The efforts of the prisoners, including Ivan Denisovich Shukhov, to keep elements of their human dignity is among the most important themes in the novel One Day in the Life of Ivan Denisovich by Alexander Solzhenitsyn. The labor camp where Shukhov was imprisoned is designed to destroy their prisoners’ physical and spiritual dignity.
Living conditions are physically intolerable. They include prisoners eating only two hundred grams of bread per meal, mattresses not having sheets, and guards forcing prisoners to undress for body searches at temperatures of negative forty degrees. The inhumane circumstances highlight the ability of human beings to overcome terrible obstacles in the struggle for dignity and recognition. These prisoners have now lost their sense of family and personal relationships. “Writing now was like dropping stones in some deep, bottomless pool. They drop; they sink?–but there is no answer” (Solzhenitsyn 33). Nevertheless, and despite the harsh living conditions of the labor camp in which they were imprisoned, those living there managed to treat each other with respect and even kindness.
The labor camp also degrades its prisoners spiritually. The camp replaces prisoners’ names with combinations of letters and numbers and erase all traces of individuality. While the guards insist upon calling prisoners by their number, the prisoners themselves do not simply repeat this dehumanizing name, but rather seek to build alliances and to appreciate individual differences. For example, the camp guards refer to Shukhov as “Shcha-854.” However, Ivan does not submissively accept the attempt to dehumanize him. He shows that the way to maintain his human dignity is not through outward rebellion but through developing a personal doctrine. For example, at meal time, no matter how hungry he is, Ivan insists on removing his cap before eating. “Then he removed his hat from his clean-shaven head?–however cold it might be, he could never bring himself to eat with his hat on?–and stirred the cold stew, taking a quick look to see what kind of helping they’d given him” (Solzhenitsyn 14). This action comes as a reminder of his childhood and gives him a sense that he is behaving in a polite manner. Ivan may be treated like an animal by the Soviet camp system, but he slightly fights back and refuses to submit.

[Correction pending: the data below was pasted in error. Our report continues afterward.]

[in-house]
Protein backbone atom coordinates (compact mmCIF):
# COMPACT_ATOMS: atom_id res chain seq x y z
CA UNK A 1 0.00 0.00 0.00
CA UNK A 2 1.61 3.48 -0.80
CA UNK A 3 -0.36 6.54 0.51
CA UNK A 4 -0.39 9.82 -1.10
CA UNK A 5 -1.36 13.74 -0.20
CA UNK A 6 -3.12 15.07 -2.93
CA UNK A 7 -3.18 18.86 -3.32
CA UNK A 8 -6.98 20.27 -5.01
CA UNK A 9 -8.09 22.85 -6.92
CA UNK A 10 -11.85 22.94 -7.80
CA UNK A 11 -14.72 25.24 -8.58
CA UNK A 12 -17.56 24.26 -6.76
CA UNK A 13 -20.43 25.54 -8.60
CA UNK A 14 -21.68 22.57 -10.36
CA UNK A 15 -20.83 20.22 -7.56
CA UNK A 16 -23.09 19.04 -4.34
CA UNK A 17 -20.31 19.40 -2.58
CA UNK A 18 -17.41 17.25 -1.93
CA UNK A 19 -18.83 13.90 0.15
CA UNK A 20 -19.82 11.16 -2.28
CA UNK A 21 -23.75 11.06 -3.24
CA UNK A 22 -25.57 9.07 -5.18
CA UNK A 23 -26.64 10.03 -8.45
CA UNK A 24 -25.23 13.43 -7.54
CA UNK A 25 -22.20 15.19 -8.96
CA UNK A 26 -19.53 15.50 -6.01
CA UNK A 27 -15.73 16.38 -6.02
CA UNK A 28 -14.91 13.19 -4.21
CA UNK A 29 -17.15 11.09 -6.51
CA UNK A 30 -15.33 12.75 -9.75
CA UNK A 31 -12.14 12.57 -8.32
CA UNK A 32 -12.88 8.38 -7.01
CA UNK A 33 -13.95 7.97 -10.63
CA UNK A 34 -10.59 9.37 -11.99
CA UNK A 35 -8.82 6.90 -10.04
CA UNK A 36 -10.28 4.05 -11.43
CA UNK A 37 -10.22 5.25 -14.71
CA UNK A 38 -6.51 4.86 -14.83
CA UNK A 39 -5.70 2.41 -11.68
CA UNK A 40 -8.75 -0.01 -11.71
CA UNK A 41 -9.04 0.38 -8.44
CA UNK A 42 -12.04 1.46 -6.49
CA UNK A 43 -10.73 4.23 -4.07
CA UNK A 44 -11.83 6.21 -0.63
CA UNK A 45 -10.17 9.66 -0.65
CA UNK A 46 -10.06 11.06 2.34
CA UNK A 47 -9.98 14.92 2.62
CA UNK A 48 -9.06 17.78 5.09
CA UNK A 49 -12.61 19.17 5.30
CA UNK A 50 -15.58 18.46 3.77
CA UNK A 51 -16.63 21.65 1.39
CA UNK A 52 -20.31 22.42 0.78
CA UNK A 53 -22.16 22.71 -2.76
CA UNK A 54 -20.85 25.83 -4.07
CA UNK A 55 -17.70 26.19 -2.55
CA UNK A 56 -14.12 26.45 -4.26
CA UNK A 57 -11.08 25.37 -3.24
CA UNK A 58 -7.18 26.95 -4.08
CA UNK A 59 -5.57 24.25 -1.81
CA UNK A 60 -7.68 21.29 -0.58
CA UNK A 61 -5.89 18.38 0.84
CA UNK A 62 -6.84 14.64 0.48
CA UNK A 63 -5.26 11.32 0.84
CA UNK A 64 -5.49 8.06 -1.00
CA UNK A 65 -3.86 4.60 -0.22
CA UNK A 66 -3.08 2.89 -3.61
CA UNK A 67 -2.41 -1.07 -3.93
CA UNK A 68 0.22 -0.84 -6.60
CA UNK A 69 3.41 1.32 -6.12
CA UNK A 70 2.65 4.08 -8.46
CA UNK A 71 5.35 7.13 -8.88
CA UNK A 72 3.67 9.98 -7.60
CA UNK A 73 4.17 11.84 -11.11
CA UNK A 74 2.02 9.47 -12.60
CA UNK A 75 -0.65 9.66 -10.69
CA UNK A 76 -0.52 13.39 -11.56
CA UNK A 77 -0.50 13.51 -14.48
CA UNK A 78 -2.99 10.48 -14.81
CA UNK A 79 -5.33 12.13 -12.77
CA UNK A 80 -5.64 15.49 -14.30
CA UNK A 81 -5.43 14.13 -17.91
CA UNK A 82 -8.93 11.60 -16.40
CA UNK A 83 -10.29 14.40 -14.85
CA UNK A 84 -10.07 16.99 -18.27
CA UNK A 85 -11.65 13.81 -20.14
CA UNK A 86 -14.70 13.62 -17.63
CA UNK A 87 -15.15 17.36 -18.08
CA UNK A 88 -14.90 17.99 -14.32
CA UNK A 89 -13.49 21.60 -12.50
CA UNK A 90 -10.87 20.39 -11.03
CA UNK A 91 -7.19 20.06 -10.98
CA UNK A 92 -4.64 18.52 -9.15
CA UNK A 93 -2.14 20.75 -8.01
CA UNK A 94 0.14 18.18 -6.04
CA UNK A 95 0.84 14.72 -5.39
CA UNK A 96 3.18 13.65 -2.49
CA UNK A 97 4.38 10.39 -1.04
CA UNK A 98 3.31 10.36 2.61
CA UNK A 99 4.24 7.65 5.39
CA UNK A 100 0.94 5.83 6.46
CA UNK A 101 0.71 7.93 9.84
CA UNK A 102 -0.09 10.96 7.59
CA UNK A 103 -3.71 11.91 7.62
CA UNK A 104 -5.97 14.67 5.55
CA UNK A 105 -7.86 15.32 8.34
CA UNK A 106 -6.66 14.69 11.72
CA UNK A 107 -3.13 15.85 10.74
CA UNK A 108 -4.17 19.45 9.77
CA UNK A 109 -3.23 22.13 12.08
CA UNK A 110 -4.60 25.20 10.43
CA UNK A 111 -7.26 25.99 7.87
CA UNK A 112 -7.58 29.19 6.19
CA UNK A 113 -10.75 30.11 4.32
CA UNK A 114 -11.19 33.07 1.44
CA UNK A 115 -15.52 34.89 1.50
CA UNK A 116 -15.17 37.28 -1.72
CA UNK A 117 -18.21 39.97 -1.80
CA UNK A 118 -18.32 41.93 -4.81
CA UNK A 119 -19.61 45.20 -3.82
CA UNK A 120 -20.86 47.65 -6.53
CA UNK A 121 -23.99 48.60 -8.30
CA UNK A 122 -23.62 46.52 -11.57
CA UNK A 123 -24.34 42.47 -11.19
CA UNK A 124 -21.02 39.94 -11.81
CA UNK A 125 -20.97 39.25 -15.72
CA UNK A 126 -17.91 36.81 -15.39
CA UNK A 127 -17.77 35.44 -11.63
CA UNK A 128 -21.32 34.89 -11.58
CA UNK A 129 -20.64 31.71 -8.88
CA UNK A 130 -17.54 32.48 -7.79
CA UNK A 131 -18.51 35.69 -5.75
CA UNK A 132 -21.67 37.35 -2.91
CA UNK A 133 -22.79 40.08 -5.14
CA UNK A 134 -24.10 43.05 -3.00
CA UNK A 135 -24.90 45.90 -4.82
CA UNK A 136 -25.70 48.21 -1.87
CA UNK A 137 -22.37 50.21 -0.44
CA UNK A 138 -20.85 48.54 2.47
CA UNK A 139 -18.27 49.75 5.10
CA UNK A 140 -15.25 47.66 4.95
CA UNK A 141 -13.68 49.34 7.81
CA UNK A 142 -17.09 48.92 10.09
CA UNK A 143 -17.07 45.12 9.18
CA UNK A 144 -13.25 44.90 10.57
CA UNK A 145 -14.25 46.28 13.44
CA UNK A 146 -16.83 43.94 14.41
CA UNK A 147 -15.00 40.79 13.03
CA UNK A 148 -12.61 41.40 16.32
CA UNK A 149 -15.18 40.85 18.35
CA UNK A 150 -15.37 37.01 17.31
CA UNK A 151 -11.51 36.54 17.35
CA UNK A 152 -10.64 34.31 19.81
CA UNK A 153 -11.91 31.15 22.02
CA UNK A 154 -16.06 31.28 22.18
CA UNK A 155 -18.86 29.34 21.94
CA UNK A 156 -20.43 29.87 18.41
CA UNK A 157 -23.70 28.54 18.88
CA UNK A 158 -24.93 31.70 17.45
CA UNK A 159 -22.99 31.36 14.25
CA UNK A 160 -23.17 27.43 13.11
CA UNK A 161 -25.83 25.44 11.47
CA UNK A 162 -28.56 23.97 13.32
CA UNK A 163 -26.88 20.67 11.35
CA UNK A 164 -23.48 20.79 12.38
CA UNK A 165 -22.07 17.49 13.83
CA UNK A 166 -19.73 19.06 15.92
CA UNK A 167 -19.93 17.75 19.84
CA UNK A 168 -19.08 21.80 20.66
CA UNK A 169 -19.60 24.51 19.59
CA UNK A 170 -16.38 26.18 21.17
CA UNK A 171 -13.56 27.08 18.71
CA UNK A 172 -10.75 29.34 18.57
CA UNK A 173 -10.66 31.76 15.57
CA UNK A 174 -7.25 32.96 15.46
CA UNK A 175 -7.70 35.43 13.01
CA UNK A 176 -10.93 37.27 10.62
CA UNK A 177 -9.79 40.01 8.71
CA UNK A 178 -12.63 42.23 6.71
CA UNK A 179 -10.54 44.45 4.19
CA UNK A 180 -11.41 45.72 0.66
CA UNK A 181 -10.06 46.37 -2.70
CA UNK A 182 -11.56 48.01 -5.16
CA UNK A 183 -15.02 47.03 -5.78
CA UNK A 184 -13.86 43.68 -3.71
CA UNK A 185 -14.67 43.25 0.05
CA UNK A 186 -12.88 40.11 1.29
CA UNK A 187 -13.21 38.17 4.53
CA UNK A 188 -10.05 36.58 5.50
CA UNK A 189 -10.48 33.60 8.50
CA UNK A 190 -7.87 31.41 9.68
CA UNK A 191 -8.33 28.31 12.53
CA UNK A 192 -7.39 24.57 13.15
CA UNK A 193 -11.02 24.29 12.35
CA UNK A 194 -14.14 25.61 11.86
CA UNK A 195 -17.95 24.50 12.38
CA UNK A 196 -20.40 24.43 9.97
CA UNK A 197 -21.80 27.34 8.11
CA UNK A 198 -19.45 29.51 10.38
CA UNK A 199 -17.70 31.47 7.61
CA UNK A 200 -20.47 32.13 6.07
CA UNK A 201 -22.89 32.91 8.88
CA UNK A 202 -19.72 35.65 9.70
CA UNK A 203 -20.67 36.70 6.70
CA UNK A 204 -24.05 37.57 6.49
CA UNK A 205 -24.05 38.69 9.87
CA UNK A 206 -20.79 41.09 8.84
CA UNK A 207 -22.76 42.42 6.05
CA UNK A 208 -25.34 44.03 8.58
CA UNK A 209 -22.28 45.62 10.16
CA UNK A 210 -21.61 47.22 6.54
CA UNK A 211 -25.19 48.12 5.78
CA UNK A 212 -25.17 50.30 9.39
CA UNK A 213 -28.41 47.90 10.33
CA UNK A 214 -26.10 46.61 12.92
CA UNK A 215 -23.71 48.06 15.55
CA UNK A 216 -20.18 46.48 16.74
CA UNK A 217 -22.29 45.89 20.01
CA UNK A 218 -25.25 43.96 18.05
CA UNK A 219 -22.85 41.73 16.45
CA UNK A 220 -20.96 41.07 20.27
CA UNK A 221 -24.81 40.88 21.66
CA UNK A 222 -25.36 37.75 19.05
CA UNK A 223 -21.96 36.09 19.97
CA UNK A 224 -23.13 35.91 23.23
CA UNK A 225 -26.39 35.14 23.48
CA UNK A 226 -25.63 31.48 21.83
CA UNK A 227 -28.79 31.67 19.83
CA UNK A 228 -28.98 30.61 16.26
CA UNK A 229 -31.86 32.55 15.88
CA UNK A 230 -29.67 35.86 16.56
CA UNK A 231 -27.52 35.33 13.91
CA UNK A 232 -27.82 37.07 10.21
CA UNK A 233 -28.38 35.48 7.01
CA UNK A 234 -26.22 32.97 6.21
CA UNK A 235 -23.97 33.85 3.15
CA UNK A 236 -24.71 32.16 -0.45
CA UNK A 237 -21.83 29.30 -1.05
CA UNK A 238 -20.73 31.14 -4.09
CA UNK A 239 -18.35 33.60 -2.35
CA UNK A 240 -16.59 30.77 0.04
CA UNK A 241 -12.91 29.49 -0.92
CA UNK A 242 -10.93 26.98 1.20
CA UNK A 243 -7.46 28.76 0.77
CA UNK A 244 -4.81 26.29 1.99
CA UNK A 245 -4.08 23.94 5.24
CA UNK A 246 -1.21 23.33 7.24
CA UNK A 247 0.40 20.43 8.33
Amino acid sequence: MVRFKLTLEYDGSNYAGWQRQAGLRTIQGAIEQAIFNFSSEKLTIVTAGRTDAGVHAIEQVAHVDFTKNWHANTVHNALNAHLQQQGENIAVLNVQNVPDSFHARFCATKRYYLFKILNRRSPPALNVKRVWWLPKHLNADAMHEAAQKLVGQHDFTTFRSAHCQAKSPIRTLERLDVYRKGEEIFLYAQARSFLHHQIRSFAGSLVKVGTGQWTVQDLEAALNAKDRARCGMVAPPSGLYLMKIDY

Through the character of Ivan Denisovich Shukhov and his actions, Solzhenitsyn demonstrates that humanity can survive even the harshest and toughest conditions. Though the prison camp system seeks to destroy expression of feeling and actions based on morals and ethics, Shukhov and his fellow prisoners maintain their humanity through small acts and rituals. Ivan must work hard to preserve his capability for self-respect and dignity, but throughout his experience, he does so despite the enormous odds.